Historic Botany Village seeks ethnic performers (like this young Ukrainian boy) to participate in its International Festival on Oct. 19. For details, call Joe Nikischer at 973-546-8787.

The Summer Sunset Blues Cruise is a benefit for St. Peter’s Haven for Families, Clifton. Featuring live blues bands aboard the historic A.J. Meerwald in New York Harbor, the sailing dates are on July 11, 16 and 18. Tickets are $50 and include beer—courtesy of Brooklyn Brewery—soda and water. Food and snacks can be brought on the cruise. Boarding starts at 5:30 pm in Liberty State Park in Jersey City with return at 8:30 pm. The sails are dedicated to Rev. Hank Dwyer and Bernie ‘B.B.’ Brausewetter. Call 973-546-3406.

Sandra L. Giordano, author of Clifton: Then & Now, with her daughter Christina, 8, husband Sal and son Joey, 6.

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Clifton’s Sunday Evening Concert Series is now in its 12th season under producer Bob “Music Matador” Obser. From July 13 to Aug. 24, the main performance begins at 7:30 pm at Main Memorial Park (Main Ave. and Park Slope). Headlining this summer are Total Soul on July 13, Sunset Soundz on July 20, Tex Doyle Country Thunder Band on July 27, Reminisce on Aug. 3, Ableman on Aug. 10, The Teddy’s on Aug. 17 and Boisterous Banjos on Aug 24. Join the Recreation Department for Walk and Talk Sundays, prior to each of the concerts, as they walk around Main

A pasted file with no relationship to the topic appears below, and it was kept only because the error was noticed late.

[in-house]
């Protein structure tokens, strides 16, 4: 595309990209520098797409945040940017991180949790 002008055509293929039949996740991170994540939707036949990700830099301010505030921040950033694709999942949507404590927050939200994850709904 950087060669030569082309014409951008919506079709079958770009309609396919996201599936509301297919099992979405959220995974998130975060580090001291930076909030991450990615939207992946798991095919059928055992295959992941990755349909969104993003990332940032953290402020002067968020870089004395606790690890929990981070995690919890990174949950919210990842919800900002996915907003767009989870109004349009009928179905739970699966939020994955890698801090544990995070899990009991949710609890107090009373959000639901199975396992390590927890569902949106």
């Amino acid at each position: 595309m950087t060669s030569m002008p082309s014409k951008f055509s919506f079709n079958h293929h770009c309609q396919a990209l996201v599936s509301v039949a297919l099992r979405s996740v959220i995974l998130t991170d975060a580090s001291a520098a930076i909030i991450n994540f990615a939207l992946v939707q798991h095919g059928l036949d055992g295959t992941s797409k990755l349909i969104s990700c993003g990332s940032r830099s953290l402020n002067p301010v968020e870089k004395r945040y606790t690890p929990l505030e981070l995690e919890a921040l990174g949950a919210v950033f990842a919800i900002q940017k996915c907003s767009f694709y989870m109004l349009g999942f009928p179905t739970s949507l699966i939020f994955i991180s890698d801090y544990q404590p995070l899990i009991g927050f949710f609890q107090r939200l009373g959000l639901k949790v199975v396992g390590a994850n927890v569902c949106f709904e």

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CAA Art Show in Jubilee Park...

Here are the winners from the Clifton Association of Artists’ Outdoor Show at Jubilee Park on June 1. From left, Emanuel Carle, oil; Gloria Chen, collage; Ann Marie Pinkman, water color; Dom Mauro, water color; Michael Gabriel, water color; Lou Pound, oil; Loretta Rizzuto, water color; Gloria Marino, oil; Mayor James Anzaldi; and Anton Rosner (photography).